20,000 Peruvian women trained for jobs at Condoray

For over 40 years Condoray has been providing job training for women who have no resources of their own. An interview with the program's assistant director.

Social initiatives

More than 20,000 women have passed through the training programs of Condoray, a Peruvian institution that advances women -- many of them indigenous -- and gives them a greater sense of their own self-worth. For Condoray's assistant director, Ana Lucía Aguayo de Rosell, women play a fundamental role in transmitting the faith in Latin America. "You could say that in our continent the preservation of the faith depends on their piety, their personal holiness, the example they give within their families, and their dedication to the Christian education of their children."

Ms. Aguayo speaks about the work Condoray carries out in the region of Cañete.

Training 20,000 women is easy enough to say. But how have you done it?

--Ana Lucía Aguayo: Yes, it's easy to say, but it's very different actually to achieve it. Condoray was started in 1963 with the mission of providing an integral education for the women of Cañete and, through them, to contribute to the socio-economic development of the region and of the families living here.

Throughout the 44 years of its operation, Condoray has employed a model of development which revolves around women, who are also its goal. We are not simply an intermediary that tries to achieve projects of development more efficiently. Our mission is to form persons who assimilate a certain way of working along with certain human and Christian values, and then exercise a positive influence on their own families and on the entire province of Cañete.

"Rural Promoters are women from the farm communities of Cañete who come to Condoray and receive the formation we offer and then return to their communities to give that same training to the women there".

We want the women to grow in their sense of self-worth, to learn to recognize their talents -- and their defects -- and to be able to set their own goals and work to achieve them. In this way they can become the agents of their own development.

An important factor for the success of this model is what we call Rural Promoters. These are women from the farm communities of Cañete who come to Condoray and receive the formation we offer, and then return to their communities to give that same training to the women there. Their goal is to have the whole community participate in projects that improve their education, their families and in general the level of their society. In this way we are able to carry out stable, lasting programs of development. The Rural Promoters have a multiplying effect on the work we do at Condoray by bringing it to numerous women throughout the whole area.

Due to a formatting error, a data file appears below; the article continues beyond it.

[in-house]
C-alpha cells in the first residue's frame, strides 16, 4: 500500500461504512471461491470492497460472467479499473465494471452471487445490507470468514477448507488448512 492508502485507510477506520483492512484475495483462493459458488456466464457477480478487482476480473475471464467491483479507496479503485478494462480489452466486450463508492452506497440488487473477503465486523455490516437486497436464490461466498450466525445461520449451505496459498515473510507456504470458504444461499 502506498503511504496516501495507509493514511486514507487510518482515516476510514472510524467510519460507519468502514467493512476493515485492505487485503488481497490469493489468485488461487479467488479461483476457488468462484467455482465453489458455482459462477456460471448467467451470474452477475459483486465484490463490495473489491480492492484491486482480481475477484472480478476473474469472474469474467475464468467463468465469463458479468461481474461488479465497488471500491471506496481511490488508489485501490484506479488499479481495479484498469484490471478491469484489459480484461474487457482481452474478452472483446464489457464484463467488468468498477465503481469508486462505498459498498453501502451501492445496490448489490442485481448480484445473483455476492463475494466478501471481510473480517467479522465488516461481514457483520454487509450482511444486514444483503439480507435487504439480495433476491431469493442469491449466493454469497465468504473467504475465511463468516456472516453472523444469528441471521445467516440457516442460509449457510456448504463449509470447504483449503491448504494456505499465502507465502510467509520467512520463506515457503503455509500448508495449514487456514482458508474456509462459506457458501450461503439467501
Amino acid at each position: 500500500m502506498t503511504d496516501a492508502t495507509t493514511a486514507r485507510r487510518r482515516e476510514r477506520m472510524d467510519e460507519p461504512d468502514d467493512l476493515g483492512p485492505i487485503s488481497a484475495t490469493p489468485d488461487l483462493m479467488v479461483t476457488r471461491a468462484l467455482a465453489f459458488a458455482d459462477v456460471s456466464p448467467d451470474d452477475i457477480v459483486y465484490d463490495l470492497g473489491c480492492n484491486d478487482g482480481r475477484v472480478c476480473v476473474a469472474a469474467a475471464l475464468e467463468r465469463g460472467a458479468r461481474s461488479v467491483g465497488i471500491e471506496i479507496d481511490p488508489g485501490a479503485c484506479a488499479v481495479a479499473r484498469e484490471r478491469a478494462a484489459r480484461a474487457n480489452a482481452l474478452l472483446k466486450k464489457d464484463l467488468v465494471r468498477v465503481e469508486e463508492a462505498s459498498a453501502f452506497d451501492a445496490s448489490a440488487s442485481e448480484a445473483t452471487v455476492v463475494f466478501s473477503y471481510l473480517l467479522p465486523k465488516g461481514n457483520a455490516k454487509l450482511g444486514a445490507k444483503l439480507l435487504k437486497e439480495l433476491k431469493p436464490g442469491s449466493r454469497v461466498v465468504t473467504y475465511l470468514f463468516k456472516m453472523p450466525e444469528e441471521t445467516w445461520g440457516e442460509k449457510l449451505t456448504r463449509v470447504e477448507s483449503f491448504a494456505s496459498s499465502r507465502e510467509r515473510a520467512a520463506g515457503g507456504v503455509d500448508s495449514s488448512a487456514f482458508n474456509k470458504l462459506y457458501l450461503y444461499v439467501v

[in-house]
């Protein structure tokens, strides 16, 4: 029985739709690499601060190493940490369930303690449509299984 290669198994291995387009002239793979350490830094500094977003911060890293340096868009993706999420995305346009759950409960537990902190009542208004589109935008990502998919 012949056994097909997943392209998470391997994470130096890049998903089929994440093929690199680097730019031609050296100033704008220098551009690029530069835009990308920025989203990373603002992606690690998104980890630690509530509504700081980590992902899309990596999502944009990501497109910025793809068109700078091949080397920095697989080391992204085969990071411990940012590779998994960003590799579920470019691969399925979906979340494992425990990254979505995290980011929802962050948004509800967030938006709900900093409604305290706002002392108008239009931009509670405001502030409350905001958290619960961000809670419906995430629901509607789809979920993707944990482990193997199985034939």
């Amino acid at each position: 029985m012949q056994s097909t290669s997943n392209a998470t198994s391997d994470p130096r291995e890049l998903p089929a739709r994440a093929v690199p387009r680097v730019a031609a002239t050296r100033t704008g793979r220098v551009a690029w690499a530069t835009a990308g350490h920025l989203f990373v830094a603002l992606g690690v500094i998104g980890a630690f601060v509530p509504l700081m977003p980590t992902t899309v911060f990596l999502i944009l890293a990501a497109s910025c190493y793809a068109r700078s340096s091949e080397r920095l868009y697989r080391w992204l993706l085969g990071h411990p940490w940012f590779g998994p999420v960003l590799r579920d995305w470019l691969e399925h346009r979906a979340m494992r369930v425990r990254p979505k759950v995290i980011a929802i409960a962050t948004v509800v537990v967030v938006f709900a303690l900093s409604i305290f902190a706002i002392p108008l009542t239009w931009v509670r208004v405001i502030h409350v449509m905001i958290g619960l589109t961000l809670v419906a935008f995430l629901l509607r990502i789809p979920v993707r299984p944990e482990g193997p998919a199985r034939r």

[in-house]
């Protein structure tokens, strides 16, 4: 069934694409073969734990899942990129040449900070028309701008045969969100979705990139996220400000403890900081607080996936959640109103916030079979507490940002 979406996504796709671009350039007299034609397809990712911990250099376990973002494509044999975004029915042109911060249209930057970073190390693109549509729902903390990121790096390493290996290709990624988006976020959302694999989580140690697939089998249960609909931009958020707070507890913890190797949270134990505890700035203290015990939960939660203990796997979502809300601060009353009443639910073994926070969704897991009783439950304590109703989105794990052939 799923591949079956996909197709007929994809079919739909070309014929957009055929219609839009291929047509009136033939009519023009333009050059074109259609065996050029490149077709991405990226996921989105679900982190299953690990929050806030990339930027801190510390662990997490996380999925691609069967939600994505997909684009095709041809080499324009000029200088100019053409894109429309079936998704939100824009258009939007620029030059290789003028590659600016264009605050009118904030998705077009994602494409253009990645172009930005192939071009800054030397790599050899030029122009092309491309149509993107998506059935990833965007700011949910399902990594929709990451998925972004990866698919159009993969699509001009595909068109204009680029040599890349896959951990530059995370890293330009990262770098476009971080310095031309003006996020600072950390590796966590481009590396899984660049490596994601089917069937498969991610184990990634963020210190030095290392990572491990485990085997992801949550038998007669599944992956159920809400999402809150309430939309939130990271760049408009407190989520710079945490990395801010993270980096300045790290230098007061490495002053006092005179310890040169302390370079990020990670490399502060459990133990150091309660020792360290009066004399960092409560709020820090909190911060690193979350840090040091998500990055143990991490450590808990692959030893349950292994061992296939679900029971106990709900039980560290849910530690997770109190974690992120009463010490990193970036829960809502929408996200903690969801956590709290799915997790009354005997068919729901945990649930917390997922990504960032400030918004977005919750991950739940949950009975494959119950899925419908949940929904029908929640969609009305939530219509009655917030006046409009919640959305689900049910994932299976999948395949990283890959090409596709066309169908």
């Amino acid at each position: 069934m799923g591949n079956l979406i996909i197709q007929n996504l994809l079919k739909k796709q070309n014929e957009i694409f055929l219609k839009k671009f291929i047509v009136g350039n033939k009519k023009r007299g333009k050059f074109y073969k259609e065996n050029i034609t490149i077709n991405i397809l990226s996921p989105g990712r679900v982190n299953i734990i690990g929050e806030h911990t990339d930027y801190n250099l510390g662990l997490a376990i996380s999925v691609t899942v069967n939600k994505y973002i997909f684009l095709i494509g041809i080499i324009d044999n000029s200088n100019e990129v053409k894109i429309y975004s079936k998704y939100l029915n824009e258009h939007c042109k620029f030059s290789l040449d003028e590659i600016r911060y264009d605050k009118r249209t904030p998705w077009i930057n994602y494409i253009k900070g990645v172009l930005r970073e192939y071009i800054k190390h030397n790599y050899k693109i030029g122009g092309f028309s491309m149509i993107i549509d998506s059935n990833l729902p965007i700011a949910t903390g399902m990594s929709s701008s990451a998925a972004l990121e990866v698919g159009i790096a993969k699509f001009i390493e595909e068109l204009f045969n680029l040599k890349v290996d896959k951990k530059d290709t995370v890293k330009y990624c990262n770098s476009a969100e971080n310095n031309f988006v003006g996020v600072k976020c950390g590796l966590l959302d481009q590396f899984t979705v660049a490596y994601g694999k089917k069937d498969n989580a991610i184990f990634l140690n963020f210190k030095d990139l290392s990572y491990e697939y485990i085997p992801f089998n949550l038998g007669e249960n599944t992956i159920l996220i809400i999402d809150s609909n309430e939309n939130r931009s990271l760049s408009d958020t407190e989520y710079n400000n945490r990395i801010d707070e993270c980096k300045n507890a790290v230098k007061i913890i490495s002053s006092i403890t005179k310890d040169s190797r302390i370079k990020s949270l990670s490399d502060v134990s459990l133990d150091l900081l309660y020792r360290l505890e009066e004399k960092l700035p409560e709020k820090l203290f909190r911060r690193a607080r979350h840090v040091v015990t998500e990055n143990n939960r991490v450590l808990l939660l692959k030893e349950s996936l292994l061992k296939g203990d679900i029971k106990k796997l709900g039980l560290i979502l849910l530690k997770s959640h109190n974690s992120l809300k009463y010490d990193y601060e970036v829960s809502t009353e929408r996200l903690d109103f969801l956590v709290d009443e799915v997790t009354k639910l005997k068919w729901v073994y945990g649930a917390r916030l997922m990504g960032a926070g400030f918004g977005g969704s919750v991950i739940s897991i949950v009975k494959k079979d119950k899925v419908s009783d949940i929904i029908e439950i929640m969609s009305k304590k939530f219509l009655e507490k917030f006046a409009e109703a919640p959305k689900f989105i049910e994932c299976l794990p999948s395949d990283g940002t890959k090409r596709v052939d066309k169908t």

What do you most value about the indigenous women?

--Ana Lucía Aguayo: Let me say, first of all, that Condoray does not work only with indigenous women. Because of its location in the central coast of Peru, the students of Condoray  represent a rich diversity of races which includes the indigenous, blacks, mestizos, etc.

Our experience has led us to value many traits in these women: their capacity for leadership, their tenacity, their strength and drive to achieve what they set out to do. But we should especially point out their generosity and their spirit of solidarity. When someone suffers an illness, or has financial problems, it is very normal for the neighboring women to come together immediately and organize activities (usually selling food) to get the money and the help that person needs. Or, if the mother needs to work or has to be away, they take care of the children.

We also admire their ability to undertake projects and be undaunted by difficulties once they know what they want. Another trait is their abnegation and their dedication to their families. The need to provide their daily food has, in a way, contributed to their organizing themselves very well so that they don't neglect their family obligations but rather harmonize them with the productive activities which help support their households financially.

What is the role of women in the re-evangelization of Latin America?

--Ana Lucía Aguayo: It's impossible to measure their contribution, because the future of humanity is written in the family. In the family the woman is the principal transmitter of human and Christian values. It is the woman who inculcates the faith and instills Christian virtues in her children. It is she who unites the members of the family, and this unity is a great good for the Church and society. Moreover, the family is the community that passes on a society's spiritual and cultural inheritance. It ensures that persons are strengthened in their convictions and it teaches social responsibility and solidarity.

Women, by their innate qualities, know how to accept each individual and enter into their inner world. With their femininity they bring to the Church modes of living reciprocity with others, of accepting those who are different, of undertaking projects for those who are most in need. By their moral strength and innate tenderness and by this facility for being concerned about each person, women can care for the "Domestic Church" which is the family but also the whole Church.

You could say, then, that in our continent the preservation of the faith depends on their piety, their personal holiness, the way they form families, the example they give within their families, and their dedication to the Christian education of their children. It is from authentic Christian families that there will come the virtuous, integral citizens who give light and breath to society.

  • Zenit (May 11, 2007)